People with criminal records can now become CNAs in California

Filed Under: California Criminal Records

ApprovedIt has been a long battle for those with a criminal record in California looking for a job. One significant obstacle to employment has recently been removed. Governor Jerry Brown signed a bill into law that stops a policy in healthcare that bars those with a past conviction – even those with non-violent offenses – from receiving a certified nursing assistant license.

Denying people their CNA licenses because of their criminal pasts is seen as discriminatory by many. One reason for this is because it seems to target low income men and women that have been convicted of a crime. This automatic denial system successfully stops applicants with a conviction from steady employment and a decent wage. One slip up can result in a qualified individual being bypassed.

Natalie Lyons, a civil rights attorney in San Francisco, said the law gives opportunities to people that otherwise would not succeed. For those that are always facing pitfalls, this opens new doors for them. Lyons and her organization helped sponsor Senate Bill 1384 as part of the “Let Her Work” campaign to help give certain women a chance at employment.

Governor Brown penned the bill into state law even though the California Department of Public Health opposed the bill. It argued the bill would essentially put patients at risk. The CDPH added patients should not have to feel intimidated in the presence of a CNA. Lyons and civil rights leaders said in response that their view only perpetuates unwarranted stereotypes about those with criminal records. They reiterated that many people receive and deserve second chances. Lyons added that many of the convictions included non-violent acts such as receiving stolen property. She said CNAs should not be judged on cases that happened decades ago.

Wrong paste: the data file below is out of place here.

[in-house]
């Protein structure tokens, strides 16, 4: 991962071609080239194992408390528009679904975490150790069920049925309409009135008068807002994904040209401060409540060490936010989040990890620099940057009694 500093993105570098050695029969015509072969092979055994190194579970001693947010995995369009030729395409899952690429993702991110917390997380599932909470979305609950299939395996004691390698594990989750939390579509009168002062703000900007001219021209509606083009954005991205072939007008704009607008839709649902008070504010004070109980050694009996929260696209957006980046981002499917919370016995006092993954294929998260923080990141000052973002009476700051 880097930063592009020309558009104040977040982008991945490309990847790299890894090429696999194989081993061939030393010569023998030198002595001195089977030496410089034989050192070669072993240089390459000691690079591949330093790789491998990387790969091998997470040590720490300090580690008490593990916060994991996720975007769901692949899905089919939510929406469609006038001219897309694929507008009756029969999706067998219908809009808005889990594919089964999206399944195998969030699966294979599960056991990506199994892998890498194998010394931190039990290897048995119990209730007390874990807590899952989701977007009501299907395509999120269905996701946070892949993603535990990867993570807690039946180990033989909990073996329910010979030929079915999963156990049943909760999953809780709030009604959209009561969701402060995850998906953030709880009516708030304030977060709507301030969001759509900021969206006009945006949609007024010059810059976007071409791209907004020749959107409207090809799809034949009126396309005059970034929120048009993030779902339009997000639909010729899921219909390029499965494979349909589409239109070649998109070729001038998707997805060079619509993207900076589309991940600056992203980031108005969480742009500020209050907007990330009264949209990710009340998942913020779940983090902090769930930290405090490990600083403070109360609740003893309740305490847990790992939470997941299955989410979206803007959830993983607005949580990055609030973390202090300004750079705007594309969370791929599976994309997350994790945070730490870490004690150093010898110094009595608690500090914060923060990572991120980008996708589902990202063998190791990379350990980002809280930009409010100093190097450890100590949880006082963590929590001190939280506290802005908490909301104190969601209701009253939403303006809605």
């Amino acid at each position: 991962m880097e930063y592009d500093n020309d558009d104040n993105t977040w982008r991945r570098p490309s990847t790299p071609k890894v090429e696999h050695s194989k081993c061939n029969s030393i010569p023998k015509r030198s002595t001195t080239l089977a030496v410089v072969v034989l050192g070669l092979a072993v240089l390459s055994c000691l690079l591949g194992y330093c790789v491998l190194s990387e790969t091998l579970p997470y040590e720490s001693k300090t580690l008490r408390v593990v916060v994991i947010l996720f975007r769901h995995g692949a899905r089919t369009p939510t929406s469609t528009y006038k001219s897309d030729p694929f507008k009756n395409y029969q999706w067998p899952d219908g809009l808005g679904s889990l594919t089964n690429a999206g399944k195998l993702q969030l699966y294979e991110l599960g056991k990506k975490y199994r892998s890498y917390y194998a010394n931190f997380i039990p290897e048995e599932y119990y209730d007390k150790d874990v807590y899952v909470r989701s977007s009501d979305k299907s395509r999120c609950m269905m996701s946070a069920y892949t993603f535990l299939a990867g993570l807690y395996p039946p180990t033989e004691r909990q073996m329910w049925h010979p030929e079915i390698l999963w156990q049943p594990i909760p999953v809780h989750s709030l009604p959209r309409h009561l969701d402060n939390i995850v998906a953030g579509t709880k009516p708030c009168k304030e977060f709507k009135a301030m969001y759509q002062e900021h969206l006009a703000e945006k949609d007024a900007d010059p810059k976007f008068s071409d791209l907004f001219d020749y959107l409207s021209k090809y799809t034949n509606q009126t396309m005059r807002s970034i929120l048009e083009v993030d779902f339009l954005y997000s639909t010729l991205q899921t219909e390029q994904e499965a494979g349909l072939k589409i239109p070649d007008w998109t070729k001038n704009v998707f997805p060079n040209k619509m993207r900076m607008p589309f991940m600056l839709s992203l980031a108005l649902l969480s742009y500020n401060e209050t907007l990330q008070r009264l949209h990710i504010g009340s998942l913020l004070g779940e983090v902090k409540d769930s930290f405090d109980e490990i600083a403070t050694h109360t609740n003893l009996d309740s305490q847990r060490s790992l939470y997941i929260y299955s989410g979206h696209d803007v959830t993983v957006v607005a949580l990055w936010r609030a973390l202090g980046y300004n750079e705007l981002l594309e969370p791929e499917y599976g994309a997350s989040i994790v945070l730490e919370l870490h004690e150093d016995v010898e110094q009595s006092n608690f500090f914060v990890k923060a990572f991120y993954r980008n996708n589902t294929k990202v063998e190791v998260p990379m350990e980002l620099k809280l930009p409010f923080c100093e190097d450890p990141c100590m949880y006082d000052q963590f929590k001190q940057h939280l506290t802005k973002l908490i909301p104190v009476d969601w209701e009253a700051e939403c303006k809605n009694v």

Those that support the bill point out that the new law does not automatically grant those with a criminal record employment. It merely stops the process of automatically denying the license. The state can still review and reject an applicant it believes is not qualified or suitable for the position.

In fact, many health care professionals are not subject to automatic denials due to convictions, this includes psychologists and dentists. Lyons argued that eliminating the policy creates an even playing field.

She also pointed out there are cases when a person on government assistance goes through a welfare-to-work program, completes certified nursing assistant training and can’t get a license based on a past offense. Lyons said a woman she represented had one conviction on her record. This was due to an assault where she was fighting back against an abuser. She was denied her license.

Those in favor of the law, hope it will open more discussions involving additional reform. They say it is important to give those with a criminal record a second chance. It is well documented that individuals that were once incarcerated struggle when trying to find a new job. The lack of an opportunity for steady employment can essentially trap a person within poverty. Lyons said the law will help many make a livable wage.